Dar/Arusha. Members of the business community yesterday commended Tanzania and Kenya for agreeing to scrap a host of trade barriers.
During a ministerial meeting held here at the weekend, the two countries agreed to resolve 30 out of 64 barriers impeding cross-border business.
“This is a positive development because such barriers, especially non-tariff barriers, impede business growth,” said Mr Hussein Sufian, Bakhresa Group corporate manager.
He said the move by the two governments to address the notorious drawbacks would pave way for businesses to prosper.
He said it was no secret that NTBs have failed some key businesses in the region to prosper as anticipated.
Bakhresa Group, one of the leading local Tanzanian companies, exports juice and energy drinks to Kenya.
Until the recent past, the Dar es Salaam-based conglomerate used to sell wheat flour to the Kenyan market before it halted apparently due to uneasy trade relations between the two countries.
“Because of that we have lost a lucrative market. We need to start afresh establishing market contacts,” he told The Citizen on the phone.
He added that given that the two governments have agreed to normalise trade relations, his company would resume exports of its products to Kenya.
Mr Stephen Chamle, an information and communication director with an entity called the Tanzania Business Community, commended the new development.
He said scrapping of the most notorious trade barriers would spur trade between the two neighbouring countries. “Opportunity never comes twice. It is high time traders used this rare chance optimally,” Mr Chamle added.
Tanzania is traditionally one of Kenya’s biggest trading partners in Africa, worth about Sh945 billion a year in volume of trade between them. Some 513 companies from Kenya have invested in Tanzania with $1.7 billion worth of capital, and employ some 51,000 Tanzanians.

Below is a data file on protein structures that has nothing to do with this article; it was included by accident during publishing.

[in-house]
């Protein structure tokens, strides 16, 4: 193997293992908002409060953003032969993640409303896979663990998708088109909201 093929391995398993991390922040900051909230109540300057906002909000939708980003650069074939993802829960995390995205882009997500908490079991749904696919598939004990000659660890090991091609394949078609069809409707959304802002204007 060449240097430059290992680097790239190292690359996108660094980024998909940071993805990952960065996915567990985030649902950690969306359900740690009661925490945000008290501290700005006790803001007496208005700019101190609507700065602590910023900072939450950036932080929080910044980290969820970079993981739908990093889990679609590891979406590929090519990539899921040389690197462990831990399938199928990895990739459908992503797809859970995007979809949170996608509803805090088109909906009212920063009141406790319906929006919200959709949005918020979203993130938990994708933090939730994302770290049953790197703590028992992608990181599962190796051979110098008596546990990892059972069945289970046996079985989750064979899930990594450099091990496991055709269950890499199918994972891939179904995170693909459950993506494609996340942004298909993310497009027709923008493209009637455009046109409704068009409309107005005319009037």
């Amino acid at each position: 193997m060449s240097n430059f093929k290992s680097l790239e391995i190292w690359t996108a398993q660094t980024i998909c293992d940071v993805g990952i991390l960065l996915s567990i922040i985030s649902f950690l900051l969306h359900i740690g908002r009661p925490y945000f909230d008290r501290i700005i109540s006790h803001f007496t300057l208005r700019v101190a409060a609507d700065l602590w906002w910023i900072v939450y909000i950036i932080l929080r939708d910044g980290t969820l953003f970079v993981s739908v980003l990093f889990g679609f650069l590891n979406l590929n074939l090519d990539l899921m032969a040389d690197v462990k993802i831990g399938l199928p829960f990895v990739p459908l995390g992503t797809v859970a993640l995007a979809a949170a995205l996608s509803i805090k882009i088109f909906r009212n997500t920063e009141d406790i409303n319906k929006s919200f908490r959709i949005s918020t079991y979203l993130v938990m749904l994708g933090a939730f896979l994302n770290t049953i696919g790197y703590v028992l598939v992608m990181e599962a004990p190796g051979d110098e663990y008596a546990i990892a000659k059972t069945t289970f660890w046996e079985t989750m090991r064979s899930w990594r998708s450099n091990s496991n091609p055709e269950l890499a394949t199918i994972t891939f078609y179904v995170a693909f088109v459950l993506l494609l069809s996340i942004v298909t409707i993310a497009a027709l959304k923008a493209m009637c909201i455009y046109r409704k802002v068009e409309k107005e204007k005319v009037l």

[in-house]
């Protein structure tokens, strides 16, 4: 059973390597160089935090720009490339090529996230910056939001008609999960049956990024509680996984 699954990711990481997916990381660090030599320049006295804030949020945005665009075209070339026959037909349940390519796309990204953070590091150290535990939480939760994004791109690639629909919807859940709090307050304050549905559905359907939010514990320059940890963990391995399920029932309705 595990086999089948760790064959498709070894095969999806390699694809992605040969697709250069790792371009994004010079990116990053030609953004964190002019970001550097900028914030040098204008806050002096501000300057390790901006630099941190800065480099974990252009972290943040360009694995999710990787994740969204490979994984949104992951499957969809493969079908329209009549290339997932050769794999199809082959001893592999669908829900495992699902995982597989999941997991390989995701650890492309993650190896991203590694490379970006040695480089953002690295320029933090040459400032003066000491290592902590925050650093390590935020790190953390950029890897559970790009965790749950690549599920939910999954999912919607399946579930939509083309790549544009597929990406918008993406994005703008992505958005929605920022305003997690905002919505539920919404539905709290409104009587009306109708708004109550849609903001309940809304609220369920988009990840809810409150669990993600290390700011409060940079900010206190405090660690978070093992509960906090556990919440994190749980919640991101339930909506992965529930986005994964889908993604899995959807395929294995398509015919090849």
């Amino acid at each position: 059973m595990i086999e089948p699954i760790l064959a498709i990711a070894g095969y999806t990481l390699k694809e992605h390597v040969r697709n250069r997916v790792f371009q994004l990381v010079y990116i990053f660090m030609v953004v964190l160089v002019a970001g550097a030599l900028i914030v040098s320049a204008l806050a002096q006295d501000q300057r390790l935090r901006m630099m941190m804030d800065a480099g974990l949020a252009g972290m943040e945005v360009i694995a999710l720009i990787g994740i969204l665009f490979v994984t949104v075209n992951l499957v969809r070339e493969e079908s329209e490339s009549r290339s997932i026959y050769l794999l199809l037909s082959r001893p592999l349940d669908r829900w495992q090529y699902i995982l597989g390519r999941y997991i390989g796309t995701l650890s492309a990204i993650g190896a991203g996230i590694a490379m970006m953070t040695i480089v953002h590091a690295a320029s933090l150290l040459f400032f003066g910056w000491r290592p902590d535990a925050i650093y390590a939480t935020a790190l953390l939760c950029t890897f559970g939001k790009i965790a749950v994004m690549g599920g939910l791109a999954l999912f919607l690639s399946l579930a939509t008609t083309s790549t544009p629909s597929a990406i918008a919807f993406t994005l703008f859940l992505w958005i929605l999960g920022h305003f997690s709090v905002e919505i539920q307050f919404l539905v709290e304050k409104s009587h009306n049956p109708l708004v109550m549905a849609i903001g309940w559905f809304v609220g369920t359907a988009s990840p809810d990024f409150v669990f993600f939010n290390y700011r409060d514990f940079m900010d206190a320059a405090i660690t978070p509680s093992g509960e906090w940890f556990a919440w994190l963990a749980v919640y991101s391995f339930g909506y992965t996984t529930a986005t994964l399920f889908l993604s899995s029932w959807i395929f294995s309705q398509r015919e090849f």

On the other hand, 30 Tanzanian firms have invested Sh400 billion in Kenya, employing 2,040 Kenyans.
As the two leading economies within the EAC appear to be coming to normalize trade relations, the regional bloc has to review and harmonise the Covid-19 testing charges.
The six partner states have also to ensure the validity and mutual recognition for the certificates to ensure safe and smooth movement of goods and persons. This was among the recommendations by the EAC Sectoral Council on Trade, Industry, Finance and Investment which just concluded its meeting here.
The meeting noted with concern the non-recognition of Covid-19 certificates by partner states and unharmonised charges for Covid-19 testing, saying it was counter-productive to cross border businesses.
It further noted that notification procedures were not being followed, a situation that essentially constitutes yet another non-tariff barrier to trade within the region.
The Sectoral Council met under the chairmanship of Kenya’s Cabinet Secretary for Industrialisation, Trade and Enterprise Development, Ms Betty Maina.
It directed South Sudan and Uganda to operationalise the Nimule/Elegu One Stop Border Post (OSBP) by deploying all relevant officials to the facility.
The Sectoral Council had been informed that the Nimule OSBP was completed and handed over to the South Sudan and was pending full operationalisation by having all relevant officials from border agencies including from Uganda operating from the OSBP.
The council further directed Partner States to use regional mechanisms or structures such as the EAC Standards Committee and SCTIFI itself to resolve disputes among themselves as opposed to taking unilateral interventions.